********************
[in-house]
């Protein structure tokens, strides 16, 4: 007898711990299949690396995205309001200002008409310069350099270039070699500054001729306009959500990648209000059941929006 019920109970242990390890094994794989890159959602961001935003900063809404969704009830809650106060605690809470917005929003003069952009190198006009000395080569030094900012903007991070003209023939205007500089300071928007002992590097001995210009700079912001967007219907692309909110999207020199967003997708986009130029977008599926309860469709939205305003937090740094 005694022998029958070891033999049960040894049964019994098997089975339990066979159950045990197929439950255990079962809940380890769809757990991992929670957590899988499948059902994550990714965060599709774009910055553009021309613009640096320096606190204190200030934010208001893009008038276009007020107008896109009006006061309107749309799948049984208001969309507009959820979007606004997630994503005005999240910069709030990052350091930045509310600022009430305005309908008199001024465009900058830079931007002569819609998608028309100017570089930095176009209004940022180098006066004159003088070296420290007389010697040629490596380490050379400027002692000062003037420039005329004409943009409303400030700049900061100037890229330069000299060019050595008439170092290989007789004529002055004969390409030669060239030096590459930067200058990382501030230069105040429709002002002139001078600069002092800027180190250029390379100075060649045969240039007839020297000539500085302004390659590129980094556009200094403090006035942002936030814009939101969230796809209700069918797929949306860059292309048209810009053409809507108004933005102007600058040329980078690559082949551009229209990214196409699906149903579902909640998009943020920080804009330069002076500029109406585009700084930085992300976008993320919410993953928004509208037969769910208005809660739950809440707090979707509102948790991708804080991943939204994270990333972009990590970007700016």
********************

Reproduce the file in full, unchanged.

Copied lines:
[in-house]
């Protein structure tokens, strides 16, 4: 007898711990299949690396995205309001200002008409310069350099270039070699500054001729306009959500990648209000059941929006 019920109970242990390890094994794989890159959602961001935003900063809404969704009830809650106060605690809470917005929003003069952009190198006009000395080569030094900012903007991070003209023939205007500089300071928007002992590097001995210009700079912001967007219907692309909110999207020199967003997708986009130029977008599926309860469709939205305003937090740094 005694022998029958070891033999049960040894049964019994098997089975339990066979159950045990197929439950255990079962809940380890769809757990991992929670957590899988499948059902994550990714965060599709774009910055553009021309613009640096320096606190204190200030934010208001893009008038276009007020107008896109009006006061309107749309799948049984208001969309507009959820979007606004997630994503005005999240910069709030990052350091930045509310600022009430305005309908008199001024465009900058830079931007002569819609998608028309100017570089930095176009209004940022180098006066004159003088070296420290007389010697040629490596380490050379400027002692000062003037420039005329004409943009409303400030700049900061100037890229330069000299060019050595008439170092290989007789004529002055004969390409030669060239030096590459930067200058990382501030230069105040429709002002002139001078600069002092800027180190250029390379100075060649045969240039007839020297000539500085302004390659590129980094556009200094403090006035942002936030814009939101969230796809209700069918797929949306860059292309048209810009053409809507108004933005102007600058040329980078690559082949551009229209990214196409699906149903579902909640998009943020920080804009330069002076500029109406585009700084930085992300976008993320919410993953928004509208037969769910208005809660739950809440707090979707509102948790991708804080991943939204994270990333972009990590970007700016």